It’s hard to know where to begin, every shot in this film aches with such sincerity and affection that by about the twenty minute mark I was already a puddle of tears in an oversized hoody. Sure, I’m a sucker for tragic romance, seeing struggling people pull together to face adversity. The leads of If Beale Street Could Talk are family; their problems are largely private and, while beset by problems from the outside world, they find strength in their unity. Barry Jenkins chooses to centre so much of his movie around acts of care, prioritising the depiction of tenderness in a world that can oft be so cruel.
Clint Eastwood always looks like he’s wearing shoes two sizes two small nowadays. In The Mule he casts himself as a ninety year old failed horticulturalist who — out of a misplaced sense of pride — instead of turning to the family he abandoned years before, starts running drugs in order to make a living. His perpetual irascibility serves him well, he seems like a man that it just ain’t worth the time to fuck with.
Vice ends on a scene where we flash back to a focus group earlier seen determining that ‘climate change’ were a less credible threat than ‘global warming’. In it a liberal and a conservative start getting into an argument over the film’s credibility as a factual document. Off to the side, a young woman already painted as vapid, turns to the person next to her and comments that she can’t wait to see the the next Fast and Furious joint.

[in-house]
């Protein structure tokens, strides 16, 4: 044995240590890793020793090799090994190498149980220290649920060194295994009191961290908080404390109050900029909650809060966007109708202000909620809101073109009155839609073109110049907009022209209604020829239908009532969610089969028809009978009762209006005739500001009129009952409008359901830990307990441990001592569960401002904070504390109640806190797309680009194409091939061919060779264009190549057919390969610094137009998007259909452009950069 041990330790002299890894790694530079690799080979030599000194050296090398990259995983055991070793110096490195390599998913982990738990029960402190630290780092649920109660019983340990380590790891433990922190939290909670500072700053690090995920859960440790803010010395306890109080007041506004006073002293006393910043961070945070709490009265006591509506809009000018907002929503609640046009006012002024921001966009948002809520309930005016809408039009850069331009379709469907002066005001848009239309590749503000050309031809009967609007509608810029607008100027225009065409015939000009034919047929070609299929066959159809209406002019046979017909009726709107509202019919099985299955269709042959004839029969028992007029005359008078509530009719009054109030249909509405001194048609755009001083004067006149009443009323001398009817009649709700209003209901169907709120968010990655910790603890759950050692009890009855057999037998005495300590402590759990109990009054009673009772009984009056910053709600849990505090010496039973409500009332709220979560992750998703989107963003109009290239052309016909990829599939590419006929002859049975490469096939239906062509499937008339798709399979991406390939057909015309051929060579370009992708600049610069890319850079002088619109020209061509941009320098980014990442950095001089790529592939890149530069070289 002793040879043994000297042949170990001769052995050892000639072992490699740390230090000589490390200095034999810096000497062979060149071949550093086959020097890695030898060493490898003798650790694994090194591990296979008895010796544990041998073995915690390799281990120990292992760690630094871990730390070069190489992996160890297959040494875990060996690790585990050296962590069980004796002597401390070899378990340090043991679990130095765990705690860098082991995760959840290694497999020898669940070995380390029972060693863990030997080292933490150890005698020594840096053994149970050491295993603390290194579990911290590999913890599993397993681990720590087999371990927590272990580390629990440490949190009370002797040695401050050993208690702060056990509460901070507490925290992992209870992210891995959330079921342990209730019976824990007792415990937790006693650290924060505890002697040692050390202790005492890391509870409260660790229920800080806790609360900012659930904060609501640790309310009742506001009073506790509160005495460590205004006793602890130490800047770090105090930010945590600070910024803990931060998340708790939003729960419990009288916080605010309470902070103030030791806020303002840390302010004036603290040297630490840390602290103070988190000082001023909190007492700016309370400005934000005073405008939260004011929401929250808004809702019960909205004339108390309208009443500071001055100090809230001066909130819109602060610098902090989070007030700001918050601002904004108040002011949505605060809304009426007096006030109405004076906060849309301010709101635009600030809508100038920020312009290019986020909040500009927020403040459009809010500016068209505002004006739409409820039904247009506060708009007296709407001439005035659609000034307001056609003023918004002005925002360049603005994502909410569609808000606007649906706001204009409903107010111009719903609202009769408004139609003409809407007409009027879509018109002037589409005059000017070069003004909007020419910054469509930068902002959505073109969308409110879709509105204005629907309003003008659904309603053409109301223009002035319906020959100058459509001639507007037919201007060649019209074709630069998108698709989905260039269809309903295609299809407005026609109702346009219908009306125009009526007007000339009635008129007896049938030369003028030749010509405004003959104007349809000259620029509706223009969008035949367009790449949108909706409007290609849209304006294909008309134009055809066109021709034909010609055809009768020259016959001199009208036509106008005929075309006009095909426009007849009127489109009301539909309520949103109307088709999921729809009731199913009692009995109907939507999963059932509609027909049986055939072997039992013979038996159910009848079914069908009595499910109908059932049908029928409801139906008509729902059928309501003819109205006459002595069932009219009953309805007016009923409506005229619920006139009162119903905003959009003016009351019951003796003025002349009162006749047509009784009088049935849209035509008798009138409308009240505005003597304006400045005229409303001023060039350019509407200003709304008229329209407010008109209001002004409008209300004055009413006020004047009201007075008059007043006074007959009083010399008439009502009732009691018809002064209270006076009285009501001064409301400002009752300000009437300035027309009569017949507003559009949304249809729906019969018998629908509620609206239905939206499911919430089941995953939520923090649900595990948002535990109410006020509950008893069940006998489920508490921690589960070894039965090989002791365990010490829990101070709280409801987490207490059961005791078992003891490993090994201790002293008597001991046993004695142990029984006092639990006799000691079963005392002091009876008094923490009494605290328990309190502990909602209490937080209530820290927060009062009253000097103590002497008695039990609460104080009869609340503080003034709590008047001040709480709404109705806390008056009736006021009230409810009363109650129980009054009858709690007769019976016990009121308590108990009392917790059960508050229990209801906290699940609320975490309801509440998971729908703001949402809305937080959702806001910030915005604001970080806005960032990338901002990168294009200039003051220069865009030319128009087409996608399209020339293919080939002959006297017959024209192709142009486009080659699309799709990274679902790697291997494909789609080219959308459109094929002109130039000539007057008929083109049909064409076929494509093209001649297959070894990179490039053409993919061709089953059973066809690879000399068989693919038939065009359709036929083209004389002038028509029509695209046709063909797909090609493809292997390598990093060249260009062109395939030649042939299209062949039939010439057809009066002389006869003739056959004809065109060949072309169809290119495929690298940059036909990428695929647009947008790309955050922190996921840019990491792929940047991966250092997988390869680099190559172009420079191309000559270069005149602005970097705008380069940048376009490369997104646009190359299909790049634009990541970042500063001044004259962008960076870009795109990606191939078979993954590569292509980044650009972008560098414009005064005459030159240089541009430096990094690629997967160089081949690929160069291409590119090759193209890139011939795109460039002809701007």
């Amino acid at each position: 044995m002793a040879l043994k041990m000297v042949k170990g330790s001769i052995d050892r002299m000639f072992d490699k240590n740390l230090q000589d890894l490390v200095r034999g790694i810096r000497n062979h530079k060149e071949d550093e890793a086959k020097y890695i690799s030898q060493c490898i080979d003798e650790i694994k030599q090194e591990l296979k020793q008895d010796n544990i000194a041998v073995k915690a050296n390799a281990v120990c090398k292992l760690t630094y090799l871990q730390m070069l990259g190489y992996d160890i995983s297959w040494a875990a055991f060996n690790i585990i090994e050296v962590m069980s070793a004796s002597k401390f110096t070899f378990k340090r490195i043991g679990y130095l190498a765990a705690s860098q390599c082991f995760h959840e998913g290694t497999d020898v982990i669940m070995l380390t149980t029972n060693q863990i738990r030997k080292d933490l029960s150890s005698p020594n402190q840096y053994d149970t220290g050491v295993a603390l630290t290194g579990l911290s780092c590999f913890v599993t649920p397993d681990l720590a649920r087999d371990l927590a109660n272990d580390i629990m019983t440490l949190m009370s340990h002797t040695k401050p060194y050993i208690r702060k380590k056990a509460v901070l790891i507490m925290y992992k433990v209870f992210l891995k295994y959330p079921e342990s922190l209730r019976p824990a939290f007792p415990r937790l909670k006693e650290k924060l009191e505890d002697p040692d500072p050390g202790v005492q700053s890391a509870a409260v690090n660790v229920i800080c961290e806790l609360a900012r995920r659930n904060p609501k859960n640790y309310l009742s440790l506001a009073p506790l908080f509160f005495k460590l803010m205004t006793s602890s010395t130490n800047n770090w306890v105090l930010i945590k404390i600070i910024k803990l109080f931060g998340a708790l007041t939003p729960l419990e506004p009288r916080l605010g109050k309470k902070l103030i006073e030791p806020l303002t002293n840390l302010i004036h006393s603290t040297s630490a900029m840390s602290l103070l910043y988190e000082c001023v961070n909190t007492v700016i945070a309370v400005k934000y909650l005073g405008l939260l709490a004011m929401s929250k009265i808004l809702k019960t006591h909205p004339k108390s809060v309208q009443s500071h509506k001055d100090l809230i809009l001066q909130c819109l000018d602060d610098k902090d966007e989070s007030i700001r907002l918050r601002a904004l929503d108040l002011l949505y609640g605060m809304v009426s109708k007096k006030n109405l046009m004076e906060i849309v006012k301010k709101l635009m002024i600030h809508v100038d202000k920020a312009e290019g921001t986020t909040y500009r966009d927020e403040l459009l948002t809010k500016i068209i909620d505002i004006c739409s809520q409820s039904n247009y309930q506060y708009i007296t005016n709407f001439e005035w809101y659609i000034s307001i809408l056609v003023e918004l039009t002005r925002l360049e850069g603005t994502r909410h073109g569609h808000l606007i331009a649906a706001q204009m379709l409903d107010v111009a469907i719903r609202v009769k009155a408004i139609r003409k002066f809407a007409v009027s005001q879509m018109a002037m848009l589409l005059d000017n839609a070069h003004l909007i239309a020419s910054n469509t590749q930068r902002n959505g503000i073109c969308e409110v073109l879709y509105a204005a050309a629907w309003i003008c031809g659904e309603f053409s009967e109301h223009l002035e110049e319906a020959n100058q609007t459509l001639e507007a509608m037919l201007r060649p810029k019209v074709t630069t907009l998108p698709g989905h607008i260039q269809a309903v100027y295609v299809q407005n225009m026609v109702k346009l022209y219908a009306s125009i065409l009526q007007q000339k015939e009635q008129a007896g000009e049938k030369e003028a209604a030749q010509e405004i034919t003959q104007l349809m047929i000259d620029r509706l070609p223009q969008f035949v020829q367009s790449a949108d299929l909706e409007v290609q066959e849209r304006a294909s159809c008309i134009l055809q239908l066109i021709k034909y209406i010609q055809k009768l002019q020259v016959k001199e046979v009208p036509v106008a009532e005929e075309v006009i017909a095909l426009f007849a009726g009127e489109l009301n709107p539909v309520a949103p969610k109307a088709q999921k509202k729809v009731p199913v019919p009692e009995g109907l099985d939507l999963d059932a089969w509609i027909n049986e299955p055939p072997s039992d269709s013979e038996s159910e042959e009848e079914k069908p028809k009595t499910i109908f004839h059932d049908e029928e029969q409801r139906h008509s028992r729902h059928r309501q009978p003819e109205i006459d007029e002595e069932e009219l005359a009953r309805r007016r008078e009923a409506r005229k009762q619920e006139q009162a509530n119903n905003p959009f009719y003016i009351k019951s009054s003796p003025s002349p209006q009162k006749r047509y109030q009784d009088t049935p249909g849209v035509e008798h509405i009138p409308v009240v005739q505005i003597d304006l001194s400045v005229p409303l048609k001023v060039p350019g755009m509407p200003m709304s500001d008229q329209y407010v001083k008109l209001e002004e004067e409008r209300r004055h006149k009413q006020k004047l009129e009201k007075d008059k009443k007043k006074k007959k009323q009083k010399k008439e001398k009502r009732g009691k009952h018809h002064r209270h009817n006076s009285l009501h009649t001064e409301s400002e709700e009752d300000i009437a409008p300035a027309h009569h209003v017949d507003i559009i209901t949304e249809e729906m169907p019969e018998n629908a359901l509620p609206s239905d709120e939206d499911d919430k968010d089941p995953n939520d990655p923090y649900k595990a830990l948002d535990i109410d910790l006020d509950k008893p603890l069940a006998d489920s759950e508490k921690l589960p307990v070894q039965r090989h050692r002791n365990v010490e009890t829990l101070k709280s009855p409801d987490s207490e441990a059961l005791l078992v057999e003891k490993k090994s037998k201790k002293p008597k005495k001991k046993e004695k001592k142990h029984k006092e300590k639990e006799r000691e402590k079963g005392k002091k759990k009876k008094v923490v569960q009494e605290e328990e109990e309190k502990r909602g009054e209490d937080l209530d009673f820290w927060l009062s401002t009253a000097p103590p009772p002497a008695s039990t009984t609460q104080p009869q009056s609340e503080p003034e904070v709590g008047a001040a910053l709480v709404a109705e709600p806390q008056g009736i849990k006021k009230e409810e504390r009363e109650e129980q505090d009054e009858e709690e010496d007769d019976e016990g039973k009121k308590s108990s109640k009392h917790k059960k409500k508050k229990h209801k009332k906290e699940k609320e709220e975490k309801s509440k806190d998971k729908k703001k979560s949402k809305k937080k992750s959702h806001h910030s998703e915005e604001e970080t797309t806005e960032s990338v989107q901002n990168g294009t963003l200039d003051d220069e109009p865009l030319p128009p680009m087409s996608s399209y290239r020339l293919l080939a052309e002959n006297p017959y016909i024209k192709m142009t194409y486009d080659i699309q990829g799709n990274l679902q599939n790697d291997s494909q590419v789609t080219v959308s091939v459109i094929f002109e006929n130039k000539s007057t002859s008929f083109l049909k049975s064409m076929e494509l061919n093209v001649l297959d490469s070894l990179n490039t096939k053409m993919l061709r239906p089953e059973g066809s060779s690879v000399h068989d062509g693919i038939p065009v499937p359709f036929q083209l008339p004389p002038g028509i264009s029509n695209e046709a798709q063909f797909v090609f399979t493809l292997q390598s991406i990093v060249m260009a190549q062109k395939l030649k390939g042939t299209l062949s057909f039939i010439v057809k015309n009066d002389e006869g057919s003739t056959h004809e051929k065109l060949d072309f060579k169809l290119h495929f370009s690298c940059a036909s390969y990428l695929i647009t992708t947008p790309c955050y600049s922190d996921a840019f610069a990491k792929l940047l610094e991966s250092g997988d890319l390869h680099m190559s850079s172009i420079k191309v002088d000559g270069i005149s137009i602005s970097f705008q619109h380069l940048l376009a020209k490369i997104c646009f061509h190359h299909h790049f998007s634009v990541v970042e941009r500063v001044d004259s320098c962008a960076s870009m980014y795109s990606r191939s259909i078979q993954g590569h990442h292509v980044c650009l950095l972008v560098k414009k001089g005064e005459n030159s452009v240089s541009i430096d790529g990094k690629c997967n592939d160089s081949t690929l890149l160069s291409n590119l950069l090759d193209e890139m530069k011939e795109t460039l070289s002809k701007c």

Mary Queen of Scots wants to be a big feminist picture. A brutal excoriation of the wrongs done to women, powerful before their time, brought down by men who cannot counteance their position. In truth I have little idea how historical a work it is, writer Beau Willimon (of House of Cards, among others) adapted the work from an acclaimed biography — but one senses that his tastes are a little too contemporary for the material.
I’ll admit, the first shot of Glass didn’t fill me with much confidence. A masculine bodied person, wearing a dress, stalks into a room to intimidate a new batch of abducted young girls. It spoke to everything that I hated about Split: its stigmatisation of non-normative bodies, the casual nature of its depictions of abuse. Our first glimpse into the lives of our self-identifying heroes and villains disappointingly confirms that not much has changed.
When watching stories about queers set before the invention of the horseless carriage; I prefer them to be unsubtle. Hence, Colette gets immeasurably more satisfying once its leads’ decide to cancel monogamy and just start fucking everyone. Keira Knightly plays the young bisexual wife of Dominic West’s publishing magnate: the man who inducts her into Parisian high society, cheats on her, and repeatedly steals credit for her work.
About halfway through my screening of Stan and Ollie, someone sitting behind me said — in reference to the antics of the leads’ respective wives — ‘These bloody women.’ A strange reaction to have, I thought, given that they’re the best part of the film. I mean, the tale of Laurel and Hardy’s farewell tour of the UK is mostly pleasant enough, but lacks definition without a meaningful external lens through which to view them. Up until that point you’re just watching two talented actors do a perfectly serviceable impression of two others.